"No person shall be held to answer for a capital, or otherwise infamous crime, unless on a presentment or indictment of a grand jury, except in cases arising in the land or naval forces, or in the militia, when in actual service in time of war or public danger; nor shall any person be subject for the same offense to be twice put in jeopardy of life or limb; nor shall be compelled in any criminal case to be a witness against himself, nor be deprived of life, liberty, or property, without due process of law; nor shall private property be taken for public use, without just compensation."

1) "Tell us the truth or we will do it to your other thumb. Confess!"

2) "By order of this court, I hereby dismiss this jury for failure to convict an obvious criminal and decree that the fourth jury selection for this trial will commence at noon on Monday."

3) "Hey. Yeah, it's me! Listen! The city is demanding that I vacate my family's home and land -- they are giving me one one-hundredth of what it's worth and said that if I didn't like it the Police Chief would like to settle this matter personally this evening behind the station! ... Whadya mean 'what am I gonna do', you idiot -- I'm packing! I want you to come help me so I get the most important stuff!"


"In all criminal prosecutions, the accused shall enjoy the right to a speedy and public trial, by an impartial jury of the state and district wherein the crime shall have been committed, which district shall have been previously ascertained by law, and to be informed of the nature and cause of the accusation; to be confronted with the witnesses against him; to have compulsory process for obtaining witnesses in his favor, and to have the assistance of counsel for his defense."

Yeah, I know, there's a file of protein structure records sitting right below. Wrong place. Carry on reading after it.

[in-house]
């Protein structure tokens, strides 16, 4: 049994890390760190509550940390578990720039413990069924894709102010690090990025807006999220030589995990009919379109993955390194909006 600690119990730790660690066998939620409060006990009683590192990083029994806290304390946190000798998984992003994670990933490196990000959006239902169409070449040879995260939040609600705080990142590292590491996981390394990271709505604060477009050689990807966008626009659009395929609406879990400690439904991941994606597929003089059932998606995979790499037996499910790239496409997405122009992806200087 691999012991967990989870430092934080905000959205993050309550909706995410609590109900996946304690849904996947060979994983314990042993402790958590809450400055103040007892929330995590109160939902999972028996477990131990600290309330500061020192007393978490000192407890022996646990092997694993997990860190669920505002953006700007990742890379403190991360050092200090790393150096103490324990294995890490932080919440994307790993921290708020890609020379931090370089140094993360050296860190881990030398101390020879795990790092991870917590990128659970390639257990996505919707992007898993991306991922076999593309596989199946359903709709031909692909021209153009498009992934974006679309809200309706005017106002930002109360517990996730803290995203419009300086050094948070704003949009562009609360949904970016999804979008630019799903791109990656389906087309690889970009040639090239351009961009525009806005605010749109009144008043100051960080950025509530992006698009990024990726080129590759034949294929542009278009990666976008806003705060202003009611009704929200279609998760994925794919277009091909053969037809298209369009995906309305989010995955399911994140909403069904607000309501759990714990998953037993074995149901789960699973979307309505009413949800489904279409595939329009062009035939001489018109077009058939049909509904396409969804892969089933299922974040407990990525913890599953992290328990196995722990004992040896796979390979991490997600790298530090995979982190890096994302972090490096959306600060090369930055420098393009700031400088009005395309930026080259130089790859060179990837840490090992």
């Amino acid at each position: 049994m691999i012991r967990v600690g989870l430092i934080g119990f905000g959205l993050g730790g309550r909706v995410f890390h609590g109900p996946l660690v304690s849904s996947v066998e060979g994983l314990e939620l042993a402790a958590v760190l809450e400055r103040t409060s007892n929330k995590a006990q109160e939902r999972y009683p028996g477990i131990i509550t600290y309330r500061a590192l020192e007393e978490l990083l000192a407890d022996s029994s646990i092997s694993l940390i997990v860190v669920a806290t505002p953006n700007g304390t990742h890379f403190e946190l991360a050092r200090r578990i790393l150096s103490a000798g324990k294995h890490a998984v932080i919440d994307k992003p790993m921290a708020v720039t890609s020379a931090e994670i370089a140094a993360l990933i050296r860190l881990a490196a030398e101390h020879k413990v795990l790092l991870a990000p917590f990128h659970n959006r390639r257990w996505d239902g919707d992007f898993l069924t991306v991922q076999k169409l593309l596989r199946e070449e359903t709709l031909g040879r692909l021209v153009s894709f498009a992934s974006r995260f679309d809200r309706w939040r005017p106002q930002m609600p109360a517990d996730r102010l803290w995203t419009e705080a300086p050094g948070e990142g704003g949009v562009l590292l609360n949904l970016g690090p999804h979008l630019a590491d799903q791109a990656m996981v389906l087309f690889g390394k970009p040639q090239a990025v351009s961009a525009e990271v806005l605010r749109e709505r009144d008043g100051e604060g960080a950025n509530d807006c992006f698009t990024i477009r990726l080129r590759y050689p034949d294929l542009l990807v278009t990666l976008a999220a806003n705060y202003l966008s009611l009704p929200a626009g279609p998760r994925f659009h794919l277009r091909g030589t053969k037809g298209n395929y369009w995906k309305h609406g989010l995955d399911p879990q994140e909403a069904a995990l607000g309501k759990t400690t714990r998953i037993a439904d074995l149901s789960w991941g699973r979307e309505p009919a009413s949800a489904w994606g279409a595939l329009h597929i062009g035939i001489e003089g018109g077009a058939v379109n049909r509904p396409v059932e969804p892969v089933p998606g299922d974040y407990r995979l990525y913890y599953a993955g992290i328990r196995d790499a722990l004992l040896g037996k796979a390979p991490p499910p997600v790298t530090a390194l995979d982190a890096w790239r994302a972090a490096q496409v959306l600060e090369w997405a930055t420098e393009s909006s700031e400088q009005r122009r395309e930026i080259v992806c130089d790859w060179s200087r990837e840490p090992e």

Prisoner Number One: Welcome to The Outhouse. What'd they put you in here for?

Prisoner Number Two: I got pulled over with my friend, and they found a flattened .22 shell casing in his trunk.

Prisoner Number One: Idiot. You should have picked smarter friends. What'd they do to him.

Prisoner Number Two: He's dead.

Prisoner Number One: Right.

Prisoner Number Two: How long did it take you to get to trial?

Prisoner Number One: I'm still "waiting." Every now and then the Warden calls me into his office to tell me the judge is still selecting my jury, but I stopped believing him after the fourth or fifth time.

Prisoner Number Two: How long have you been in this hellhole?

Prisoner Number One: What year is it?


"In suits at common law, where the value in controversy shall exceed twenty dollars, the right of trial by jury shall be preserved, and no fact tried by a jury, shall be otherwise reexamined in any court of the United States, than according to the rules of the common law."

Newspaper Headlines:








"Excessive bail shall not be required, nor excessive fines imposed, nor cruel and unusual punishments inflicted."

PORTLAND, Or. (AP) -- The high bails being set for prisoners have led to yet another execution today. A man accused of distributing flyers contesting high bails told the judge he "could stick his $500,000 bail where the sun don't shine." Funeral services have been waived by the family as they are all working in the newly renovated Portland Penal Colony -- to pay their late father's bail, which the judge said he still owes "even though he's lost his head."


"The enumeration in the Constitution, of certain rights, shall not be construed to deny or disparage others retained by the people."

Law Enforcement Officer One: "...and she tells me she wants me to turn off my cruiser while I interview her because she says she has a 'right to breathe clean air', I think she said!"

Law Enforcement Officer Two: "Yeah,.. and...?!"

Law Enforcement Officer One: "So I grab her by the neck and close off her windpipe until she faints and drop her on the ground -- then when she wakes up, I says, 'Are you sure about that, honey?!!"